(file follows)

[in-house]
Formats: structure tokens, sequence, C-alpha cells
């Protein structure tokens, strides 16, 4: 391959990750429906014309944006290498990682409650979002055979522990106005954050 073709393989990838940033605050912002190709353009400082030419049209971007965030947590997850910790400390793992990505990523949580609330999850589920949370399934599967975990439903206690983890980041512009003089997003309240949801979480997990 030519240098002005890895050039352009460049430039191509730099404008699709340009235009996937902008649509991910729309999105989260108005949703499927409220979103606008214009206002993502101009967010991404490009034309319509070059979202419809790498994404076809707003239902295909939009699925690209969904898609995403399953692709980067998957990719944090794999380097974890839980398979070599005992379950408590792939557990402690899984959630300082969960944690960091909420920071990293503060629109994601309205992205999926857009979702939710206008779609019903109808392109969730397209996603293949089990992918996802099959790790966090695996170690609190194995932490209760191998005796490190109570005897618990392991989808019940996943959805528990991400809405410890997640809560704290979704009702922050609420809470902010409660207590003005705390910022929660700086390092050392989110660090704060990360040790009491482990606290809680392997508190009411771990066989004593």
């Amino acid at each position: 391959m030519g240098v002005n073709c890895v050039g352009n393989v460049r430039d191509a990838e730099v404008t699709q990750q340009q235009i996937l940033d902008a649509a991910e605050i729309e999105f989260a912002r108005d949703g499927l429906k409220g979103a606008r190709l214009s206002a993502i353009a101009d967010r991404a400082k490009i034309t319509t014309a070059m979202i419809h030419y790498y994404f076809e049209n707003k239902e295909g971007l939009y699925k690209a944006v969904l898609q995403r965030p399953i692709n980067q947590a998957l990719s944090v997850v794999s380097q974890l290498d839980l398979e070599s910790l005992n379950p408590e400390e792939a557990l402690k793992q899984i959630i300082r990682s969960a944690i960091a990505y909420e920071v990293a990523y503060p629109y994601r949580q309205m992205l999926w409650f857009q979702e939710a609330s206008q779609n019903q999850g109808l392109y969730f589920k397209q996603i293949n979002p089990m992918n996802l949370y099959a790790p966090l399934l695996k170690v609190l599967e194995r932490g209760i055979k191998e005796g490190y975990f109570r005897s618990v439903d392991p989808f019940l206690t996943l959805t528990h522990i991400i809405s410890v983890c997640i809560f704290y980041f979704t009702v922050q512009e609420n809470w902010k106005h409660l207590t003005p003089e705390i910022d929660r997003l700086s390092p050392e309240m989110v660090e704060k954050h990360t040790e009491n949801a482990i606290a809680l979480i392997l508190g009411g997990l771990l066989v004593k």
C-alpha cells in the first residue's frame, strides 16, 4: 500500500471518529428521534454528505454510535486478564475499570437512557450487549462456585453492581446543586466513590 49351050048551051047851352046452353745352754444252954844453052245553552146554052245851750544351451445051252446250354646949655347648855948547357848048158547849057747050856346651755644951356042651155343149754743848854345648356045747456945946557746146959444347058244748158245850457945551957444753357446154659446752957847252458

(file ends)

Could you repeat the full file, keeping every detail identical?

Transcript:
[in-house]
Formats: structure tokens, sequence, C-alpha cells
């Protein structure tokens, strides 16, 4: 391959990750429906014309944006290498990682409650979002055979522990106005954050 073709393989990838940033605050912002190709353009400082030419049209971007965030947590997850910790400390793992990505990523949580609330999850589920949370399934599967975990439903206690983890980041512009003089997003309240949801979480997990 030519240098002005890895050039352009460049430039191509730099404008699709340009235009996937902008649509991910729309999105989260108005949703499927409220979103606008214009206002993502101009967010991404490009034309319509070059979202419809790498994404076809707003239902295909939009699925690209969904898609995403399953692709980067998957990719944090794999380097974890839980398979070599005992379950408590792939557990402690899984959630300082969960944690960091909420920071990293503060629109994601309205992205999926857009979702939710206008779609019903109808392109969730397209996603293949089990992918996802099959790790966090695996170690609190194995932490209760191998005796490190109570005897618990392991989808019940996943959805528990991400809405410890997640809560704290979704009702922050609420809470902010409660207590003005705390910022929660700086390092050392989110660090704060990360040790009491482990606290809680392997508190009411771990066989004593």
């Amino acid at each position: 391959m030519g240098v002005n073709c890895v050039g352009n393989v460049r430039d191509a990838e730099v404008t699709q990750q340009q235009i996937l940033d902008a649509a991910e605050i729309e999105f989260a912002r108005d949703g499927l429906k409220g979103a606008r190709l214009s206002a993502i353009a101009d967010r991404a400082k490009i034309t319509t014309a070059m979202i419809h030419y790498y994404f076809e049209n707003k239902e295909g971007l939009y699925k690209a944006v969904l898609q995403r965030p399953i692709n980067q947590a998957l990719s944090v997850v794999s380097q974890l290498d839980l398979e070599s910790l005992n379950p408590e400390e792939a557990l402690k793992q899984i959630i300082r990682s969960a944690i960091a990505y909420e920071v990293a990523y503060p629109y994601r949580q309205m992205l999926w409650f857009q979702e939710a609330s206008q779609n019903q999850g109808l392109y969730f589920k397209q996603i293949n979002p089990m992918n996802l949370y099959a790790p966090l399934l695996k170690v609190l599967e194995r932490g209760i055979k191998e005796g490190y975990f109570r005897s618990v439903d392991p989808f019940l206690t996943l959805t528990h522990i991400i809405s410890v983890c997640i809560f704290y980041f979704t009702v922050q512009e609420n809470w902010k106005h409660l207590t003005p003089e705390i910022d929660r997003l700086s390092p050392e309240m989110v660090e704060k954050h990360t040790e009491n949801a482990i606290a809680l979480i392997l508190g009411g997990l771990l066989v004593k």
C-alpha cells in the first residue's frame, strides 16, 4: 500500500471518529428521534454528505454510535486478564475499570437512557450487549462456585453492581446543586466513590 49351050048551051047851352046452353745352754444252954844453052245553552146554052245851750544351451445051252446250354646949655347648855948547357848048158547849057747050856346651755644951356042651155343149754743848854345648356045747456945946557746146959444347058244748158245850457945551957444753357446154659446752957847252458